Dr. Allan Armitage Issues A Challenge To The Industry
Looking forward, marketing itself effectively will continue to be the biggest challenge the floriculture industry faces, according to Dr. Allan Armitage, professor emeritus of horticulture at the University of Georgia, where he taught for more than 30 years.
“We have to be more creative and market ourselves,” he says. “Until we get a national marketing program that everyone throws money into, we will not go anywhere. We need to promote the message that using our products is healthy and makes people feel better. We have to focus on the young people. We need to have a message for them – that they need plants, they need us – and it has to reach them on TV and social media.”
The garden of tomorrow is all about lifestyle and ease, and it doesn’t go much further than the deck. That means growers need to produce more lifestyle plants and “paint-by-number” combinations that customers can use to decorate their homes, Armitage says.
“Young people don’t want to put up with all of this,” he says. “They want to buy something and walk out of the store. There’s no time to do it themselves now, when they have to take their kids to soccer practices and baseball games. Families are much busier than they were 20 years ago and now, there truly is no time. If they want to make the house look nice, they hire a decorator. There are always going to be people who love to garden, but they’re in the minority now.”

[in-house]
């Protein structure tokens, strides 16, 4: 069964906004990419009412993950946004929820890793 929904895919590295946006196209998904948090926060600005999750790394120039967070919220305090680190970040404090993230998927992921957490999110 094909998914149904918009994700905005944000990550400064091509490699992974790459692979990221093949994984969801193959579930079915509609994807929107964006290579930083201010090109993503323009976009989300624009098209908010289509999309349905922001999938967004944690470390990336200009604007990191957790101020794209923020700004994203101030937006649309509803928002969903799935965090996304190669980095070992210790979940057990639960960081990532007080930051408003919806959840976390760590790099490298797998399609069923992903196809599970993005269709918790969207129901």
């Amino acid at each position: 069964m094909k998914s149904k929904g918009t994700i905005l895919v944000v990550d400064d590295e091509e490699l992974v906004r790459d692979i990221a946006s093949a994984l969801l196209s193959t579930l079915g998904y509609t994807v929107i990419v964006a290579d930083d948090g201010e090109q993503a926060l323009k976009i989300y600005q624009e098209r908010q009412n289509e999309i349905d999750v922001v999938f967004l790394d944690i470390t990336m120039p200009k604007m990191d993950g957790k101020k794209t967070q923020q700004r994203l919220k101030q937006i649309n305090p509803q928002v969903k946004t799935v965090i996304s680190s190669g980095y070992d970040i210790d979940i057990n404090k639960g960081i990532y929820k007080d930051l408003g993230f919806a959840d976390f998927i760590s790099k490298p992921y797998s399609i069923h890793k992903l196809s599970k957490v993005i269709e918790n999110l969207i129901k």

To accomplish this and bring the industry forward to meet the challenges of selling to a younger demographic, Armitage says what we need are influential leaders to bring all of the different sectors together, and change the face and the perception of the floriculture industry. Who are the influential leaders who will bring us all together and lead the floriculture industry into the future to capture the attention of the next generation of consumers? Armitage says he wants to see big growers step up and be the change.
“Who is the pied piper out there? I think the leaders of today are the big growers,” he says. “As an industry, we have to do something together to tell people our message. The biggest issue now is who is going to do it? When I think of the leaders of yesterday, those who have brought this industry to where it is today, I think of people like Paul Ecke Jr., Glenn Goldsmith and Will Carlson. They took people by the shirttails and dragged them into modern horticulture. We can sit around and talk about them and some of these guys are still around. But the fact is, there are not a lot of vocal leaders in our industry anymore.”
Armitage has been an influential leader of the industry for many years. View the slideshow below to find out what some of the people he has impacted most had to say about him.